It’s one way to read the results of last week’s effort by the Palestinian delegation to advance yet another routine anti-Israel resolution. The Palestinians had a majority to pass the resolution and must have thought it would easily sail through—just like always.
But as it turned out, this time they were in for a few surprises.
— The Times of Israel (@TimesofIsrael) November 3, 2017
Israeli filibuster successfully delays the anti-Israel vote
The resolution up for consideration this past Thursday at UNESCO’s General Conference in Paris would have condemned Israel for the state of education for Palestinians living in the West Bank, Gaza, and the Golan Heights.
It’s pretty much a replica of the sort of insane resolutions that have passed in this UN agency for nearly a decade.
But before the Palestinian delegation could push it through, the Israeli delegation, working in conjunction with the U.S. mission, utilized a 4-hour filibuster to delay and tie up the proceedings.
It was a smart strategy because by the time the motion came up for a vote—one hour later than the session’s scheduled time to finish—many of the delegates had already left the hall to attend other pre-arranged meetings and receptions. So the Palestinians no longer had their majority.
Following a U.S.-backed Israeli filibuster that lasted almost four hours, the Palestinian delegation and other Arab states failed Thursday in passing a resolution denouncing Israel during the United Nations Educational, Scientific and Cultural Organization (UNESCO)’s 39th General Conference in Paris.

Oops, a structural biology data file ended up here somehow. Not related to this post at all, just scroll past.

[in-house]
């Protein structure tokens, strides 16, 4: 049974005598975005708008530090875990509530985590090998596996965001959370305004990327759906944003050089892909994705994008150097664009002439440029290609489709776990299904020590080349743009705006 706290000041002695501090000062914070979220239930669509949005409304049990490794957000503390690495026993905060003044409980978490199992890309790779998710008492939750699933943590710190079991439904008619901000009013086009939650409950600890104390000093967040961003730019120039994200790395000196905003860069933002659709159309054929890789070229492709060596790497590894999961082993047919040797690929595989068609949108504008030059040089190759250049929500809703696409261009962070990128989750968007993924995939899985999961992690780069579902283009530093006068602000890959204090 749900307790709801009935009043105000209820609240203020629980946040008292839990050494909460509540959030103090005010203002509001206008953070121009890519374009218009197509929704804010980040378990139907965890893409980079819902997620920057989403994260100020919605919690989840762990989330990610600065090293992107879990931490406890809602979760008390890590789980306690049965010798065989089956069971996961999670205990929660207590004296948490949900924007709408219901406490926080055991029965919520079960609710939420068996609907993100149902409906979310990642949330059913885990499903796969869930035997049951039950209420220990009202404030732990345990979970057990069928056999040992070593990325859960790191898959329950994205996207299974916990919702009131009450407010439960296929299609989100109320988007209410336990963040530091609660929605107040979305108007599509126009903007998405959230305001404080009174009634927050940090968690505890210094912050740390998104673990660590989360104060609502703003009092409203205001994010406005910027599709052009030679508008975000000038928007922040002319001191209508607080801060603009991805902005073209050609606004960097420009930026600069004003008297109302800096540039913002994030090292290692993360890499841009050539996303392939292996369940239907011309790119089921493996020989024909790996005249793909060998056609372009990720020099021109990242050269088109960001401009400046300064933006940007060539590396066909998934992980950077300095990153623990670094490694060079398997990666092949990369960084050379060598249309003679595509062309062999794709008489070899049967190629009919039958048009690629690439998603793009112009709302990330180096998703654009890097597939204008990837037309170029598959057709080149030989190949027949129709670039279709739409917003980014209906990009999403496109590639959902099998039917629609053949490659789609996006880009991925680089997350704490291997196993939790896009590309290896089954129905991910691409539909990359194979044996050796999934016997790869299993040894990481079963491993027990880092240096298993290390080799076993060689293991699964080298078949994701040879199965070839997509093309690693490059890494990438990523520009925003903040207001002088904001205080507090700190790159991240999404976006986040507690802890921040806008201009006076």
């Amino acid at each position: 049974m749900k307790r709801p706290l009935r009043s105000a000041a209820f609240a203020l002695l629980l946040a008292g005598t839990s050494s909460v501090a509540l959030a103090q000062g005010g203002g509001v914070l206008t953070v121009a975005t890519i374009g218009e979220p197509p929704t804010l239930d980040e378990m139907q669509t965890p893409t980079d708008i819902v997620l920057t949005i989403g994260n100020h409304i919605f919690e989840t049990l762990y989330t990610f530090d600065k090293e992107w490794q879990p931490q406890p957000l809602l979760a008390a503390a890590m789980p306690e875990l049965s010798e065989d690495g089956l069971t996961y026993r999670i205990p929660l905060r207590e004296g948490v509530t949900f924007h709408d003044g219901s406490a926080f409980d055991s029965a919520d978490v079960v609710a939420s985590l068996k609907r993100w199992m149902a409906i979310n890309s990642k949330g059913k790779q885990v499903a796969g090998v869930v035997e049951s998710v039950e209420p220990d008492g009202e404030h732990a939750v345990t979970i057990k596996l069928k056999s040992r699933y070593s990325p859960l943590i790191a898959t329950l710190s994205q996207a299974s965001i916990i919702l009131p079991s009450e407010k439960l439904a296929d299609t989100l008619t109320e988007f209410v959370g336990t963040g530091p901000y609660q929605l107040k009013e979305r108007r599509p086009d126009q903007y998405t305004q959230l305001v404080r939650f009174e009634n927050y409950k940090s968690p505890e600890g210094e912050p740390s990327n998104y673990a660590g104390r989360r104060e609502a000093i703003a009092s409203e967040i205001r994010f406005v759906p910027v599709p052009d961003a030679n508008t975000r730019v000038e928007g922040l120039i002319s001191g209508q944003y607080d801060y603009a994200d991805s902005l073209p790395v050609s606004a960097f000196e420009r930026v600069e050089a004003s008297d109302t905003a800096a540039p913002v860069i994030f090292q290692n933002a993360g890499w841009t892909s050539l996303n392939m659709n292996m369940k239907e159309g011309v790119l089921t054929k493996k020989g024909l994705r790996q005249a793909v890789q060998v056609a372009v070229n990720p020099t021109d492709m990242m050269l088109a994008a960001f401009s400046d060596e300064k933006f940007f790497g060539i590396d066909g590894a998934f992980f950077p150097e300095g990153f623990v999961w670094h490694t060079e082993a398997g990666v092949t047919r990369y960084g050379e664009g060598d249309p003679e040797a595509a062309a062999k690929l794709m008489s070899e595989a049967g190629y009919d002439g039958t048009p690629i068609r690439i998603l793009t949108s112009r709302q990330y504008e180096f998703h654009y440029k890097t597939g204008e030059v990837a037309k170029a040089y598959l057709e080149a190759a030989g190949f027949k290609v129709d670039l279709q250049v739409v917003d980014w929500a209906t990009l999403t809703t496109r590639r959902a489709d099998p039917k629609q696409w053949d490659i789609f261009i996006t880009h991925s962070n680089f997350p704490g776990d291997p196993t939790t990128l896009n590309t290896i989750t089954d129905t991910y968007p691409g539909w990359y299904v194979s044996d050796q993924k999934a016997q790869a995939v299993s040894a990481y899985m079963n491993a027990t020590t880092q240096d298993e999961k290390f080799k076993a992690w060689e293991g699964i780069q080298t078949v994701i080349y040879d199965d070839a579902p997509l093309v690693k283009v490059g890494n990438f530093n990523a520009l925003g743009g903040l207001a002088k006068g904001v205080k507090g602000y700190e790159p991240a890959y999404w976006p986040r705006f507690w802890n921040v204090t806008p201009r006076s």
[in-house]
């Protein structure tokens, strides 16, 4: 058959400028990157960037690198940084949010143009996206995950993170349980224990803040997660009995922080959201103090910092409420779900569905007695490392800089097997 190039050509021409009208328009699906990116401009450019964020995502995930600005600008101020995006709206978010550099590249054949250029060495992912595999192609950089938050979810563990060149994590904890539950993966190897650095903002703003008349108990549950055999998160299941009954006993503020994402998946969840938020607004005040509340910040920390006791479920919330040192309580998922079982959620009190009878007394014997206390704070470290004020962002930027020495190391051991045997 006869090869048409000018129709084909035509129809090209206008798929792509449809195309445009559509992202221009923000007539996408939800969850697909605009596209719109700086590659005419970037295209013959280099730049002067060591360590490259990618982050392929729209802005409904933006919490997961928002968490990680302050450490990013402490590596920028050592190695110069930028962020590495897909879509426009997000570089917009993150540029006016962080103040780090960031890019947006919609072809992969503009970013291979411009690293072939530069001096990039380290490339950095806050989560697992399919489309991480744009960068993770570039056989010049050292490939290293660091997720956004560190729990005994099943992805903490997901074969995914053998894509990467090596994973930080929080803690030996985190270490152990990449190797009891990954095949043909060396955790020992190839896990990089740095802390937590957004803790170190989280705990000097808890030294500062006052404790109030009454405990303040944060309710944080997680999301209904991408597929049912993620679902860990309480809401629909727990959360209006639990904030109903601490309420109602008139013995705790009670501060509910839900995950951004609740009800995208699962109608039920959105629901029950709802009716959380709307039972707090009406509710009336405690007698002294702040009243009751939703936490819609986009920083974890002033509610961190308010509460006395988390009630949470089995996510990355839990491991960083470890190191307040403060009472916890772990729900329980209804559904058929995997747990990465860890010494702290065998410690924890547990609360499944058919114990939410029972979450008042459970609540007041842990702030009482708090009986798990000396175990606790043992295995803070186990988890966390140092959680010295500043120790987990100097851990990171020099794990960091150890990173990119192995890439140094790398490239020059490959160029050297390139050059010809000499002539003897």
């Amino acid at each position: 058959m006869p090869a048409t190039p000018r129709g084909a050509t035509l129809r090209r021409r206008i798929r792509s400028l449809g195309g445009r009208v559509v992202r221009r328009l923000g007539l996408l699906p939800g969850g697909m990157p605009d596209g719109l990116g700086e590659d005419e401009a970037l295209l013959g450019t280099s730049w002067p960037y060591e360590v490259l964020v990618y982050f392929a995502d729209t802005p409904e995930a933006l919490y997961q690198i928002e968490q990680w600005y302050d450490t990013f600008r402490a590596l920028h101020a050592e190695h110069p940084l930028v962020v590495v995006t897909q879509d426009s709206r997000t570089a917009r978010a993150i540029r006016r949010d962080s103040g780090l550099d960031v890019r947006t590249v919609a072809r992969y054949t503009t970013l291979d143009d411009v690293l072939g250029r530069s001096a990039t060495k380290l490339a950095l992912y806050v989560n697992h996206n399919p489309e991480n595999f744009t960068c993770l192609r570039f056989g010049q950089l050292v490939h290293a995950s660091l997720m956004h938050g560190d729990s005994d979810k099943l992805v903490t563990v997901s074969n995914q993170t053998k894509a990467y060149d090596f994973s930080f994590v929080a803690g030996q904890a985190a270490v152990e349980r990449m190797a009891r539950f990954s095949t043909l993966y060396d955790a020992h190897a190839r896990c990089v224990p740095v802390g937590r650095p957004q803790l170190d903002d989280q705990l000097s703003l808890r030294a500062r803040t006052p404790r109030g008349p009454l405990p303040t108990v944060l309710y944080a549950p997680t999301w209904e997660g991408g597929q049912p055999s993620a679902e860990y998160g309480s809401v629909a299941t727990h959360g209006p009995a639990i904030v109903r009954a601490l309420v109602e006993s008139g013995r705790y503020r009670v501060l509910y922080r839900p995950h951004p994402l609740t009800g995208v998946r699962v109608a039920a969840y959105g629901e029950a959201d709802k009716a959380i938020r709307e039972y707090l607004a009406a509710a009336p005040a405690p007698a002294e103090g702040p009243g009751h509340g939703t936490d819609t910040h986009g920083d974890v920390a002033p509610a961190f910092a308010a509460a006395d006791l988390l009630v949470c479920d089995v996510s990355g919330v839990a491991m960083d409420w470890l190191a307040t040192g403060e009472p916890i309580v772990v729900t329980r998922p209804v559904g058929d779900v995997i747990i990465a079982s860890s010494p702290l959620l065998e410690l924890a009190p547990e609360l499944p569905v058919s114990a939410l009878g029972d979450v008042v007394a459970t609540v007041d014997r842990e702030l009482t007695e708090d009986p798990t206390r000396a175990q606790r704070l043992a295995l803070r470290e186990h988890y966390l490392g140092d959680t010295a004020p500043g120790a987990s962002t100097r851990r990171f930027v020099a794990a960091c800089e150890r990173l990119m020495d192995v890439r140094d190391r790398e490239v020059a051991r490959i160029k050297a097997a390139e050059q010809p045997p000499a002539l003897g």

Discussion at UNESCO’s education committee was slated to commence at 3 pm, with the expectation being the measure would be approved within minutes by general consensus and without going to a vote, as has been the case in the organization since 2009…
The Palestinian delegation clearly had a majority to pass the resolution, and the Israeli mission to UNESCO therefore forwent any attempt to drum up votes from countries to vote alongside it.
Instead, Israel—with American support—endeavored to make use of every conceivable article in UNESCO regulations to stall for time, for example by asking for a roll-call vote of all of the organization’s 198 member countries.”
Several media reports (see here, here and here) highlight the Palestinian delegation’s best-laid plans unravelling and show exactly how Israel managed to at least temporarily foil yet another anti-Israel UNESCO resolution.